I’ve been pondering something that was raised in passing earlier this week and that is the relationship between a DAL (Data Abstraction Layer) and the DAAB (Data Access Application Block).
It was briefly mentioned in a conversation that I had that the DAAB provides the functionality of a DAL because the developer doesn’t need to worry about the back end database that is being used. I suppose to some extent that is true. However, I don’t believe that it fully functions as a DAL.
To my mind a DAL abstracts the access of data away from the rest of the application. Most people seem to restrict this view to data being held in a database. But databases are not the only repository of data. Data can be held in plain text files, CSV files, XML files and many other formats. It doesn’t need to arrive by file, it could be data from a service or other mechanism.
If you treat sources of data as being more than a database then the DAAB is not a suitable substitute for building a DAL.
Also the DAAB has some limitations in that it cannot translate the SQL itself. For example the flavour of SQL in Oracle has differences to the flavour of SQL in SQL Server. This means that any SQL code will have to be translated. One possible solution is to ensure that everything is done through stored procedures. Then all that the DAAB needs is the stored procedure’s name and the values for the parameters.
But what of passing stored procedure names and parameters to the DAAB? Wouldn’t they need to be known in the business layer? Surely the business layer should know absolutely nothing about the database? Absolutely, the business layer should not be concerning itself at all with the database. It shouldn’t know about stored procedure names, parameters or anything else, even if the DAAB takes care of figuring out the details under the hood from information picked up from the config file. The Business Layer should just need to know there is a DAL and a method on the DAL can be called and some results come back. How the DAL does anything is of no concern to the business layer.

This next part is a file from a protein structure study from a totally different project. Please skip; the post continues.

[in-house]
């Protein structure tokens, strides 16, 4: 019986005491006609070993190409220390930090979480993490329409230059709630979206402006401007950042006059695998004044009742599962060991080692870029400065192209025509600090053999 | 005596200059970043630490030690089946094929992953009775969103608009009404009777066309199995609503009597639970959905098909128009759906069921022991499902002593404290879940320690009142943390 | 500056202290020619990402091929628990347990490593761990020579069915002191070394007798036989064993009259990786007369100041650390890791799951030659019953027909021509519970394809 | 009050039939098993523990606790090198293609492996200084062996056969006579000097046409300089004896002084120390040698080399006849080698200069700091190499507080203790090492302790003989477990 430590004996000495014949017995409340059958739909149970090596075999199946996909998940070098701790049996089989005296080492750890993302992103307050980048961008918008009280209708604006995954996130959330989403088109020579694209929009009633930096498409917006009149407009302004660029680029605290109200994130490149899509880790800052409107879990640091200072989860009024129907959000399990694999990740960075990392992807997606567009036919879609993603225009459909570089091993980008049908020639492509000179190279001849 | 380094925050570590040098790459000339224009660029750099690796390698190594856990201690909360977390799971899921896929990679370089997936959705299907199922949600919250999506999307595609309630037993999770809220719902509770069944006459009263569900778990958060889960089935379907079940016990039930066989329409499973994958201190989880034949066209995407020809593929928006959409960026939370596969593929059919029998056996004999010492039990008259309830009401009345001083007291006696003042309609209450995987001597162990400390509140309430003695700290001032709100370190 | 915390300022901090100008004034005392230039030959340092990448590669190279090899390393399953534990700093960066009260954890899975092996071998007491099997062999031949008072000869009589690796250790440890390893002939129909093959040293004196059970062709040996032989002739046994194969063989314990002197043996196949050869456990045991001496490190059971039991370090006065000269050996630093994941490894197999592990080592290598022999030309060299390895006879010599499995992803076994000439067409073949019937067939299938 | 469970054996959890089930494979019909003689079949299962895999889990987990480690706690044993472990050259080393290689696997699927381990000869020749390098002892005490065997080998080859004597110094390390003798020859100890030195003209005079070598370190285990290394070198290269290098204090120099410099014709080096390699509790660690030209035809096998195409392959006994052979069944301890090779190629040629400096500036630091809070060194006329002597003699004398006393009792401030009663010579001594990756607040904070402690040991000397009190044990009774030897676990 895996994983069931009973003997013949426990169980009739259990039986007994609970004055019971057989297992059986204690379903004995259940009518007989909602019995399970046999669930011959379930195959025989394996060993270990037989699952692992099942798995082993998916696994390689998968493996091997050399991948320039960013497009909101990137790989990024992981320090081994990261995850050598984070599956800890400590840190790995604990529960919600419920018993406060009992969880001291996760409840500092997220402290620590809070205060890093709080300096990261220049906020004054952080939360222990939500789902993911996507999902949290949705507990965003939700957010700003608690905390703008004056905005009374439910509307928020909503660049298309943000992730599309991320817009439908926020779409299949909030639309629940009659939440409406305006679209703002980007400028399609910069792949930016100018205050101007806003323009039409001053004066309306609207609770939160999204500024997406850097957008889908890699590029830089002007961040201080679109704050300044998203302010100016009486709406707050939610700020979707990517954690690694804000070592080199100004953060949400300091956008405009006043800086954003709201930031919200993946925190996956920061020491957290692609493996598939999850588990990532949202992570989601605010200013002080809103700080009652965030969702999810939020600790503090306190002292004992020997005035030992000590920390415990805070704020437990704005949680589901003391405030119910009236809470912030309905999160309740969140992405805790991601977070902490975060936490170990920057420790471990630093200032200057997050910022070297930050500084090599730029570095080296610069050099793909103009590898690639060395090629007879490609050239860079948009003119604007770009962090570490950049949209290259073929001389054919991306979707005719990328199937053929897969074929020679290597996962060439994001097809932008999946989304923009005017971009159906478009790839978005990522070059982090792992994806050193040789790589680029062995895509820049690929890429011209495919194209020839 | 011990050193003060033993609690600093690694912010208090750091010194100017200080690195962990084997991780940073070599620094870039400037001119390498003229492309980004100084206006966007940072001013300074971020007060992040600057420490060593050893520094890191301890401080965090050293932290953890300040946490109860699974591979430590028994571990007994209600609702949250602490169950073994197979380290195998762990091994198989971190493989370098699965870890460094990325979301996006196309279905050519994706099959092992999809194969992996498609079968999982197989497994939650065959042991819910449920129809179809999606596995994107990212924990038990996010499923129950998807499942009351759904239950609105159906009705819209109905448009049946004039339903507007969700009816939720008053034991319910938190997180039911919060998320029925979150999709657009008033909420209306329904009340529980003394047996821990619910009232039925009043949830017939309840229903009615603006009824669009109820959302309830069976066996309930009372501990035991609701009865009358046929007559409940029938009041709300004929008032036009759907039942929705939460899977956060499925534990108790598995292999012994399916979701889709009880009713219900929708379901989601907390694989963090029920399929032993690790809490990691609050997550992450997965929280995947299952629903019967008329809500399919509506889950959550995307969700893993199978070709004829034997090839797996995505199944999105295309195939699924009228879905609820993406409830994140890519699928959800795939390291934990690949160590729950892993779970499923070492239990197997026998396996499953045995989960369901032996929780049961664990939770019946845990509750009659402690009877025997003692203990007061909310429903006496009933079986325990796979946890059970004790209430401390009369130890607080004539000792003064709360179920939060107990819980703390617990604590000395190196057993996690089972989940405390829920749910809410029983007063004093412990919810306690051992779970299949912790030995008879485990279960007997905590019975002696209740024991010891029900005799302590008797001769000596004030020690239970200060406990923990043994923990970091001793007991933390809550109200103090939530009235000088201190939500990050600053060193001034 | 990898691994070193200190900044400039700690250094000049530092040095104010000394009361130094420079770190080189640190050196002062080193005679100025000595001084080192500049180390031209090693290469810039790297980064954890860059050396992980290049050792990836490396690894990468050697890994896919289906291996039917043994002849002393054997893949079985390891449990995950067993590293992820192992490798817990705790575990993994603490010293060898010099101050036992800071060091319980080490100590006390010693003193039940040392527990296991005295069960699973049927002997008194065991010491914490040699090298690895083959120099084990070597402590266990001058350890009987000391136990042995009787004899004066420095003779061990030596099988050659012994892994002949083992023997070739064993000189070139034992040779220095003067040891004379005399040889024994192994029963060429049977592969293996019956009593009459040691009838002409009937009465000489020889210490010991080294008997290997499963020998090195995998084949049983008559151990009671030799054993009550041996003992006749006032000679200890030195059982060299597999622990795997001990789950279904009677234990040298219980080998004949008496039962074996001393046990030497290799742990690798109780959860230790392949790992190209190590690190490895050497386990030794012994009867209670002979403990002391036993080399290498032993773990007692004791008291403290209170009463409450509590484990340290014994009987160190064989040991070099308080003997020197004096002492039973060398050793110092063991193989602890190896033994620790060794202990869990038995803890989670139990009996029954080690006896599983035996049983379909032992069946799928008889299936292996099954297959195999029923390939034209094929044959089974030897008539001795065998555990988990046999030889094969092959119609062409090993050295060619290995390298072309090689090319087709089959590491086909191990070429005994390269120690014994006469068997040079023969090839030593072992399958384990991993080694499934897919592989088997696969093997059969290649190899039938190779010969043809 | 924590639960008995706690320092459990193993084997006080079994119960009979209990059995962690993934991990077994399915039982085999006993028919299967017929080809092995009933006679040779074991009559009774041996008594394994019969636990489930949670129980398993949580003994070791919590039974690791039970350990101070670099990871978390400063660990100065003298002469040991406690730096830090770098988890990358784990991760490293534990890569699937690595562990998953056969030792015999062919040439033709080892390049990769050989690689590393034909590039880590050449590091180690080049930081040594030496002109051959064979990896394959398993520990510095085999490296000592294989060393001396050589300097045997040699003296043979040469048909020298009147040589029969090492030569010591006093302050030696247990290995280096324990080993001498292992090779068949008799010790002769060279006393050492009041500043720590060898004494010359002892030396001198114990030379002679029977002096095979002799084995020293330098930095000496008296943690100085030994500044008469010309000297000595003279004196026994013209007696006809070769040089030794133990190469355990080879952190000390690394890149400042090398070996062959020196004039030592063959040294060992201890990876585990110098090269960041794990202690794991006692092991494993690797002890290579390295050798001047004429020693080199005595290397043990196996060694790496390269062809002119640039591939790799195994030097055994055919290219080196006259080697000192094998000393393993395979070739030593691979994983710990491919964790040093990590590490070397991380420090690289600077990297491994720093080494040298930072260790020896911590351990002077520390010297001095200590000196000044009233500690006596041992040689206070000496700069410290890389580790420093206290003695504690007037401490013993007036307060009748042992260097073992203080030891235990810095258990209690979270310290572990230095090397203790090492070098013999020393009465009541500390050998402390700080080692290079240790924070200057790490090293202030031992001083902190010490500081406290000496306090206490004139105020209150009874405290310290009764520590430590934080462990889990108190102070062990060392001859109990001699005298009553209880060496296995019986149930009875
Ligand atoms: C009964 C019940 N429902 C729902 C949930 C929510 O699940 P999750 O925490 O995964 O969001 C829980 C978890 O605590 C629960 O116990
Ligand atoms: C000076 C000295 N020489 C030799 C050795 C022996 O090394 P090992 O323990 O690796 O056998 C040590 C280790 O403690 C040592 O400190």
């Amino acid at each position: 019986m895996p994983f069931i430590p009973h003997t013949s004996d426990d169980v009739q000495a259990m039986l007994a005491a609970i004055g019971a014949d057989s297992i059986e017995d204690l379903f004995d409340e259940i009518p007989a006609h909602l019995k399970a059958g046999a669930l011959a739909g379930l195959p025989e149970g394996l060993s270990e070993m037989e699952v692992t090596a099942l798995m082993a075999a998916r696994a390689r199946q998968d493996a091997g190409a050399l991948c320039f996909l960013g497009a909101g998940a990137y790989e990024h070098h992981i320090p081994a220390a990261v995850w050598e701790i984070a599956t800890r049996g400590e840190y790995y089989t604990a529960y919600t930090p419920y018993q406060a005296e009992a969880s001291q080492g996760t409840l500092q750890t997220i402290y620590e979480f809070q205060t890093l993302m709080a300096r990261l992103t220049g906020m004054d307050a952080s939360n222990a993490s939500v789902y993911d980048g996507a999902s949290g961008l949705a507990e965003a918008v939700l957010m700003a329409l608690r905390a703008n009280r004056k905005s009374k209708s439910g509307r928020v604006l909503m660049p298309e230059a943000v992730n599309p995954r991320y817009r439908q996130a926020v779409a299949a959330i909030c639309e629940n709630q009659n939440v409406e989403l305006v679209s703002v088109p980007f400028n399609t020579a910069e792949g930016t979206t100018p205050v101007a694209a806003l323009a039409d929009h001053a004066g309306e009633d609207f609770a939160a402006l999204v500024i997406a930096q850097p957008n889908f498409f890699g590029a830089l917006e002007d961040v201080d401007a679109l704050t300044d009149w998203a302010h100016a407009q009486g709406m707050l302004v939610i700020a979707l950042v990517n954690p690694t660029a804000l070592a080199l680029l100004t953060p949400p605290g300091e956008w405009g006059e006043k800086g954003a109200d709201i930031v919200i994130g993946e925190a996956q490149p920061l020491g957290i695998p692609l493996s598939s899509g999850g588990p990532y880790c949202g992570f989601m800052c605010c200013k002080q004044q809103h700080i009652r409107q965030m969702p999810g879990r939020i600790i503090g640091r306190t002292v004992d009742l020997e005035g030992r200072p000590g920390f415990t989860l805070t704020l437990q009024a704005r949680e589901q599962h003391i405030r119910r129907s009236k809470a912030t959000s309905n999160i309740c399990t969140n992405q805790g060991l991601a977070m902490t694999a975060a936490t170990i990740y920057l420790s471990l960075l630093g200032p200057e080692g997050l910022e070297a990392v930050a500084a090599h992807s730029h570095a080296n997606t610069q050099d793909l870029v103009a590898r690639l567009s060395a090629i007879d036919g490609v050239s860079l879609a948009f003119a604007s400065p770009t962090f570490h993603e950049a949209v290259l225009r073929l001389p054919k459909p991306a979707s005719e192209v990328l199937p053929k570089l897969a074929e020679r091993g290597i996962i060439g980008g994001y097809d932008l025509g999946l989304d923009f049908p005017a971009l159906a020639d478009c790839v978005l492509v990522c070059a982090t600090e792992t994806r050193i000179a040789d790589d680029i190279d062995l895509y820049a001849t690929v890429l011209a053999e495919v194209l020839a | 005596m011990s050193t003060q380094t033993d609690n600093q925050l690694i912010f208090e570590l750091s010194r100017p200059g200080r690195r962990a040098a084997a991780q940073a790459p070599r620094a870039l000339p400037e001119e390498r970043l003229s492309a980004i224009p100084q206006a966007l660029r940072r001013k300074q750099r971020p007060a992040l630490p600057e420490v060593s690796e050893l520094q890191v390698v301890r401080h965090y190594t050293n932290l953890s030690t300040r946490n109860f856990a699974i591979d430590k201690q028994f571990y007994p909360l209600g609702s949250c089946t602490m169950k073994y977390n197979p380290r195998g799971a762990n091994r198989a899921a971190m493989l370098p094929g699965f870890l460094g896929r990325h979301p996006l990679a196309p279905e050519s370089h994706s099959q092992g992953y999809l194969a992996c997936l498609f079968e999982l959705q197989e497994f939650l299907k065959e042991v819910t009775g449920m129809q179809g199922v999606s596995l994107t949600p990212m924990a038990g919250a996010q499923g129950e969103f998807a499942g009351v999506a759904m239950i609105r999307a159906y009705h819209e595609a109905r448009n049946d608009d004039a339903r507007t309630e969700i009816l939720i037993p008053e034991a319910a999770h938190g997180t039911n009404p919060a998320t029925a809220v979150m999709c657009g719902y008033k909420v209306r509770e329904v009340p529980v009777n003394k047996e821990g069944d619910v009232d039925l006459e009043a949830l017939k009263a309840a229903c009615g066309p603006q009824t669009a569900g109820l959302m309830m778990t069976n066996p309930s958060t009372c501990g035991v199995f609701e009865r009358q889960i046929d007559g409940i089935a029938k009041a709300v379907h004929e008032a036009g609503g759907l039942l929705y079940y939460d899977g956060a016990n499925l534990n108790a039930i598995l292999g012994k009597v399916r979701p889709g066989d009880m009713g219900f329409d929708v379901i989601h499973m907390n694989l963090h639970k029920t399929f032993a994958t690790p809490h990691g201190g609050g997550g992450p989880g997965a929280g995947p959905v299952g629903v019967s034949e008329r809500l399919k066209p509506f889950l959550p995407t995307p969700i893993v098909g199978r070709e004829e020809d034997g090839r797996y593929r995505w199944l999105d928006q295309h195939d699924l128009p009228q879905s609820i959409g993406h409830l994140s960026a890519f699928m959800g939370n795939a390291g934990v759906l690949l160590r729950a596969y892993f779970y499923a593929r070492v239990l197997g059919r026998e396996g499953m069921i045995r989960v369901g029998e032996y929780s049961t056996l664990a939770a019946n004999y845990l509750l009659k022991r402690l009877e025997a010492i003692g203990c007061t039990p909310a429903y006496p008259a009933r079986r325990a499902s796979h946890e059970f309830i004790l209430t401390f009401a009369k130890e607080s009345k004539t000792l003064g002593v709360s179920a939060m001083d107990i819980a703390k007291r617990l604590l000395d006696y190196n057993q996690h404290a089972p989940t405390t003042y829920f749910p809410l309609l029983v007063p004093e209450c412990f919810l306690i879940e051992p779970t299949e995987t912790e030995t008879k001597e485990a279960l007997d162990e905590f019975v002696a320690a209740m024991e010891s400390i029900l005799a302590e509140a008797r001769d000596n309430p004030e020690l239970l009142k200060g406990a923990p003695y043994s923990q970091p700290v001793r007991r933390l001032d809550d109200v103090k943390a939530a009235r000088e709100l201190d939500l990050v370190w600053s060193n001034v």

A quick and dirty test, in my opinion, is to look out for any classes from the System.Data namespace in the business or presentation layer to determine if the DAL is well designed.
In my mind the DAAB is just a tool that can be used to make the creation and maintenance of a DAL easier when dealing with databases. It makes it easy to change the location of databases as the development process moves along from the developers’ machines, to continuous integration, test, pre-live and finally live (or what ever your process calls for). The argument that the DAAB makes it easy to swap out one type of database for another isn’t something that is actually going to be done all that often. From what I’ve seen, companies generally run two systems concurrently until the old one is discontinued. Rarely do they ever actually update the old system to use the new database and when they do it is usually via some form of orchestration system so the old system doesn’t need to be changed in any great way. If it isn’t broke don’t fix it.